I actually read this book months ago and meant to write a review but never did. Better late than never, and my thoughts about the book remain with me.
By Twenge and Campbell. Atria, 2009
This 300 + page book should have been a lot shorter! It could have easily been condensed to 175 pages in my opinion. The title and subtitle speaks for itself. It is a book of a “popular” nature written by two individuals with PhDs who highlight the inflated view of self that permeates our culture. It is a secular book, not written from a Christian or religious viewpoint. (I only mention that because distinctly Christian books are usually what I review on my blog.)
In the various chapters, the authors give superfluous examples of the narcissistic tendencies in our society. Seriously, if they cut out 75% of the examples, they would still have plenty enough to make their point. Other parts of the book were also overly wordy. I can be a wordy person myself, and sympathetic to rambling, but this book needed some editing to condense it. There were also redundant graphs/charts. Usually a graph makes statistical info easier to understand, but the graphs highlighted stats that were already very easy to understand! What was the point?
I don’t usually jump into reviews with such criticism. I agree with the premises and concerns of the book, but it was unnecessarily long.
The book has 4 sections: The Diagnosis, Root Causes of the Epidemic, Symptoms of Narcissism, Prognosis and Treatment. Not just the final section, but various sections of the book, offer practical ideas for individuals/parents/schools to curb narcissistic and entitlement tendencies. But parents in particular can be very touchy about these things…their child is super special and wonderful, and you better not insinuate otherwise! The authors have been verbally attacked by parents for suggesting ways to raise less self-centered and humble children. Sad, really. What has society come to? Well, that is the point of the book!
But one more critique of this book…the book never addresses root historical causes. It does mention causes like changes in parenting methods and the influence of the media/celebrity culture. Well, of course. But where did it come from before that? What philosophies birthed it? What planted the seeds that changed our culture? This is not addressed at all.
How can this be?? Especially for a book written by two PhDs?? This is a major problem for the book. It is hard for me to fathom that at minimum, Norman Vincent Peale was not reviewed and his “believe in yourself”, power of positive thinking/self-affirmation books and motivational sermons. Peale transformed American life in the mid 20th century. I review this history in the first chapter of my own book, and the history was not that hard for me to find as I researched my book. Peale was heavily influenced by a weird, new age type philosophy from the late 19th and early 20th century. That is where it all began.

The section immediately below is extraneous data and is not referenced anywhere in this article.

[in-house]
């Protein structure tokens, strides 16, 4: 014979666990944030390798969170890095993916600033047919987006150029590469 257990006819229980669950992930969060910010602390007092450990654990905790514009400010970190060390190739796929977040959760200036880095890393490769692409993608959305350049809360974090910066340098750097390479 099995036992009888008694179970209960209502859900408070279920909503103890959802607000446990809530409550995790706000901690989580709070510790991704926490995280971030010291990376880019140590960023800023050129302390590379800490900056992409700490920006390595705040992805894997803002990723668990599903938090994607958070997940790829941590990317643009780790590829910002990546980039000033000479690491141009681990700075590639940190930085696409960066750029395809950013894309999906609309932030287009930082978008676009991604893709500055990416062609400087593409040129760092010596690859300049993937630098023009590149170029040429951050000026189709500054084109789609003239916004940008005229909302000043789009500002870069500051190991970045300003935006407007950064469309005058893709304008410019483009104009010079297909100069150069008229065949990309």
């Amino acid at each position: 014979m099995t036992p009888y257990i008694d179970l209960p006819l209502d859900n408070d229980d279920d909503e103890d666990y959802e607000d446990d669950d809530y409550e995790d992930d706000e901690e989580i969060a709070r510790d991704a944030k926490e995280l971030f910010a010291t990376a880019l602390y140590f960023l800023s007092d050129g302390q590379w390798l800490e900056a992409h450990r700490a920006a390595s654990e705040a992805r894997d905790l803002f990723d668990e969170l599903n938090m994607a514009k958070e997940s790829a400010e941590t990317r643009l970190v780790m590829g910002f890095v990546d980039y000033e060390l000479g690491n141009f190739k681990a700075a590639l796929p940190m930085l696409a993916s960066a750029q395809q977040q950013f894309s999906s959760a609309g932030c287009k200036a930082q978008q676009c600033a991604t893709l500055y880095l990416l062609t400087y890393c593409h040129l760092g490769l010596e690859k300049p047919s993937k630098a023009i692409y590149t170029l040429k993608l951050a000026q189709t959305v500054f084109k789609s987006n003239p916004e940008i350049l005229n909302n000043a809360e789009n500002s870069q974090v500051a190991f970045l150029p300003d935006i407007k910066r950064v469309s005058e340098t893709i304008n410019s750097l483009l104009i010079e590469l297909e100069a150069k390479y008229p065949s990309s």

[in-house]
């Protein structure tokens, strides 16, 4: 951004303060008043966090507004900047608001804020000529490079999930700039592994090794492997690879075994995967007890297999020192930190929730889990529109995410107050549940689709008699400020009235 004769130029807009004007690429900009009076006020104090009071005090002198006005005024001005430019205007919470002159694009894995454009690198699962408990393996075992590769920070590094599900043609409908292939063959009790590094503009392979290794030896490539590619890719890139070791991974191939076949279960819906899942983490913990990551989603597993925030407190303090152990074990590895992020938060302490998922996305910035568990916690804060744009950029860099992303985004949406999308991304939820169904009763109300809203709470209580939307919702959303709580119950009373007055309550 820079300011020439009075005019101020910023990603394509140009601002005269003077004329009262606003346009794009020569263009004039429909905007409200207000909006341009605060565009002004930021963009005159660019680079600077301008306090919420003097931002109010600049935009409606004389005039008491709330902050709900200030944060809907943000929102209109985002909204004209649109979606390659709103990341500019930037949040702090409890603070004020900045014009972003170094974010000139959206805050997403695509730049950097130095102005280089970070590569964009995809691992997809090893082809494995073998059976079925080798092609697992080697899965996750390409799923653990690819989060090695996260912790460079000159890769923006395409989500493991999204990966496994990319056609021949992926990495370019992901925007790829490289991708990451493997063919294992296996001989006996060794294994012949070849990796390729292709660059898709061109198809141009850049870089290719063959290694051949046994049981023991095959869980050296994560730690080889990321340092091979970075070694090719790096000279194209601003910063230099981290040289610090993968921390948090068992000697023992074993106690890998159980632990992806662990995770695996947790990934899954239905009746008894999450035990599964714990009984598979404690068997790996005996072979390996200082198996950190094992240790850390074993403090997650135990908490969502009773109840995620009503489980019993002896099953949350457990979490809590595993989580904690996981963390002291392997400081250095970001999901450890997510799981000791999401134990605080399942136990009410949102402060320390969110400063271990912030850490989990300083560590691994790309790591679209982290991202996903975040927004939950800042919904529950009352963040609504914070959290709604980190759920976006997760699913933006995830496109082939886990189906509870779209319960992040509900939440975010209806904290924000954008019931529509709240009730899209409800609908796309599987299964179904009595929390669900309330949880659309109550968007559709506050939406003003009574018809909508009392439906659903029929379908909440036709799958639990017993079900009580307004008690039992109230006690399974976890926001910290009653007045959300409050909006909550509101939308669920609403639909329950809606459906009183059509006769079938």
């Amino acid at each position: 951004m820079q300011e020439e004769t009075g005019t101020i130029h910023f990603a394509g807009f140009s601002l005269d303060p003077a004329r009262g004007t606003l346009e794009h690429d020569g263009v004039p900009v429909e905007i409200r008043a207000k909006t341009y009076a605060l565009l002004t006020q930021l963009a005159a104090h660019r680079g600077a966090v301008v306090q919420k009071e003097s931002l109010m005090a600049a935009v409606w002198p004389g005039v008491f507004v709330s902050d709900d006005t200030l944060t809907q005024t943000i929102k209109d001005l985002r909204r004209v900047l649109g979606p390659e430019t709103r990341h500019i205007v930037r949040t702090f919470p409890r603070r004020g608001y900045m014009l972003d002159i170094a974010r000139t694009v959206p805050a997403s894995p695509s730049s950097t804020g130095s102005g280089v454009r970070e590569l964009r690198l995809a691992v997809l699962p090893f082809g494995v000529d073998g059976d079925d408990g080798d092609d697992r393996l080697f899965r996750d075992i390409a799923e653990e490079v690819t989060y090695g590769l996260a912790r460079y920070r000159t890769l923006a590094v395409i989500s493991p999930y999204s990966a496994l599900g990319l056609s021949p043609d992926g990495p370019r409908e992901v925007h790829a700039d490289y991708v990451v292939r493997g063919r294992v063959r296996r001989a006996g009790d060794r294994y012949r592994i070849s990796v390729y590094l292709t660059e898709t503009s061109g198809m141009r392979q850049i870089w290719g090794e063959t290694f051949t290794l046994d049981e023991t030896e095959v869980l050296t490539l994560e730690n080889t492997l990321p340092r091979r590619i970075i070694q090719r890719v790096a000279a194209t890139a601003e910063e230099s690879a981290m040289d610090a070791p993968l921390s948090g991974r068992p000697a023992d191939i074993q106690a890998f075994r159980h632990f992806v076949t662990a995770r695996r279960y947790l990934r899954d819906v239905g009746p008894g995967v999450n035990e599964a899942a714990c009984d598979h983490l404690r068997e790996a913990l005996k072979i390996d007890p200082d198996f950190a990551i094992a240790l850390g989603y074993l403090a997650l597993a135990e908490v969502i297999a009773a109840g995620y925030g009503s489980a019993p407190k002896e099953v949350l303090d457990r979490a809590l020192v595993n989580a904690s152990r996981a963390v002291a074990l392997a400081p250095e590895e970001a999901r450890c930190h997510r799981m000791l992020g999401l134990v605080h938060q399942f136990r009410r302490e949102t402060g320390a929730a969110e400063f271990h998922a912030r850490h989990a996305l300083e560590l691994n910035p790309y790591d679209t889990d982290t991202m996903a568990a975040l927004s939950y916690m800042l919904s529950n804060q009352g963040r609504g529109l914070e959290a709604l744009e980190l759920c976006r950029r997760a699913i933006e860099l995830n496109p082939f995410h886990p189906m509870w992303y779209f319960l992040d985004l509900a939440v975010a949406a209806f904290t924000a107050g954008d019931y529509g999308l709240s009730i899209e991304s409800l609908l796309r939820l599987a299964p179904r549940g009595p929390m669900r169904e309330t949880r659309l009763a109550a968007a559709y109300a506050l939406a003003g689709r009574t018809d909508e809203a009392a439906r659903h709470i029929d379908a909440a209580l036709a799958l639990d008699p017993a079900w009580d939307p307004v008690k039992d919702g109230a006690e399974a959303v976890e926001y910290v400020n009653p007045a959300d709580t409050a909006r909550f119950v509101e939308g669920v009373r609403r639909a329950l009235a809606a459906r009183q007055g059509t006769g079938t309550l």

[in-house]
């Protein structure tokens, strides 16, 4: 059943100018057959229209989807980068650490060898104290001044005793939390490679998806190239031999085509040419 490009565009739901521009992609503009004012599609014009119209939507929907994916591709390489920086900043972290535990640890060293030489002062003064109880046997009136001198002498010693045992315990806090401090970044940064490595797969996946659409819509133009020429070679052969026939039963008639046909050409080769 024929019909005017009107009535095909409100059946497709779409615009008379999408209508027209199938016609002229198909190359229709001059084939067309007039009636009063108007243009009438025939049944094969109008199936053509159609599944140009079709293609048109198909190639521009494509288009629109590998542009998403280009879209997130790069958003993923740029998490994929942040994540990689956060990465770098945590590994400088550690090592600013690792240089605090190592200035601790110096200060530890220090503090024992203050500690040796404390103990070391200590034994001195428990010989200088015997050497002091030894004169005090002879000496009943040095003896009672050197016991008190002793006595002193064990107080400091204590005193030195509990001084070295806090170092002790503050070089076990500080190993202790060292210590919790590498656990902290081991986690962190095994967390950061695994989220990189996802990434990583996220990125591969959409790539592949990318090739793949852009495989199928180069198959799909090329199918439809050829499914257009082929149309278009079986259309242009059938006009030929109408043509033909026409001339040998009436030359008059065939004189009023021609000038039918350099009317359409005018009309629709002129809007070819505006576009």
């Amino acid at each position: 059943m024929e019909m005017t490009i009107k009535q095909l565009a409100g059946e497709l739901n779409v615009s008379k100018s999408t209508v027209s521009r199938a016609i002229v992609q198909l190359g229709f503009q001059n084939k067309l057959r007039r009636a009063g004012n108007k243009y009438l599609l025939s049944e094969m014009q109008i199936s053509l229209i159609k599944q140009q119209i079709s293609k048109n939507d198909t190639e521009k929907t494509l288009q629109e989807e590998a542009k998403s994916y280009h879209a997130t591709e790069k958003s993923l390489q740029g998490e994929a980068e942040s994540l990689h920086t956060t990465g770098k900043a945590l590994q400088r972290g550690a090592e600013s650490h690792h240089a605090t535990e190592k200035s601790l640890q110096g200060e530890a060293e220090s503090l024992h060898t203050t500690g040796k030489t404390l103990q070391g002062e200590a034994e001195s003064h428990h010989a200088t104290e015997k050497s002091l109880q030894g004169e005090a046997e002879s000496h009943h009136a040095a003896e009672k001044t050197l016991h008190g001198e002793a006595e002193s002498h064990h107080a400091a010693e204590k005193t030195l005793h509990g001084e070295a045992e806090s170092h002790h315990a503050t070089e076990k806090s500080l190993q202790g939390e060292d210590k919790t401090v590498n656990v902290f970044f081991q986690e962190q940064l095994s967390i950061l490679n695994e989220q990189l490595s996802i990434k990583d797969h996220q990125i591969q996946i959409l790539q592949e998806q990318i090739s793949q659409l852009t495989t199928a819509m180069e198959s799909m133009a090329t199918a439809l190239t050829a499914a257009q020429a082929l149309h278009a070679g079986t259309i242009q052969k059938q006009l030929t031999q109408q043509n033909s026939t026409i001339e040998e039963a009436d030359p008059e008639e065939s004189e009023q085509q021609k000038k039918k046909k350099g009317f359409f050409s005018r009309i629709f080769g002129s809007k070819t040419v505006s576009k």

But to cease my criticism, the authors did a good job in chapter 15 highlighting how religion should help counteract the narcissism epidemic – but unfortunately religion has fell under the influence of it too.
“Religion and volunteering to help others should, in theory, counteract the narcissism epidemic. But even these aspects of social life have been changed by the epidemic…Both have adapted to a new culture that favors a focus on the self….To compete, religions have to give people what they want.” (pages 245-246)
The authors bring in Joel Osteen, and quote from his book Become a Better You. They say his book is part of the trend of religious books crossing over into self-help. The title of this chapter, by the way, is “God Didn’t Create You to Be Average” – a succinct summary of the emphasis of Osteen’s book!
But they note a flip side to Osteen’s message. While the first half of Become a Better You promotes narcissism, the second half “is almost a course in anti-narcissism: praise people as much as you can, swallow your pride and apologize, build better relationships.”
And then authors Twenge and Campbell nail it! The anti-narcissism part sounds good, right? But there is a major problem.
“This sounds good, but to draw in Americans steeped in our self-focused culture, he begins with the contradictory premise that self-admiration must come first.” (page 248)
Osteen encourages us not to rush through our day in a self-centered way but to take time for others and to appreciate them. But as Twinge and Campbell further point out: “The problem is that it’s hard to be patient and friendly to everyone when you’re overly focused on your own success and think you are special.” (page 250)
So…the foundation laid in the first half of Osteen’s book is contrary to the second part. A self-focus is not going to lead to self-less behavior! (Duh!)
In my own book, I address this regarding sin. I evasively interact with Osteen’s book. Osteen says we should never speak a critical word against ourselves, and only speak positive affirmations at all times. Yet later in the book he says Christians need a sensitive conscience, should heed it, and not make excuses for their bad behavior. But the book’s overall approach makes this very hard to do! If you do nothing but positively affirm yourself, you’ll never be able to admit and face your sin.
Evading our sin makes it difficult to see our need of a Savior. An emphasis on self-help and self-affirmation feeds our natural weakness towards pride, and further makes it more difficult for us to see our need of a Savior. The way up is down in Christianity. We must realize our need and turn to Christ.
What saddens, disturbs, and puzzles me is the many secular people (like the authors of The Narcissism Epidemic) who clearly see the inconsistency with Osteen’s teachings — While far too many Christians fail to see it! And we have a positively powerless Christianity as a result! Oops, I am drifting into narcissism and self-promotion by making this about MY book.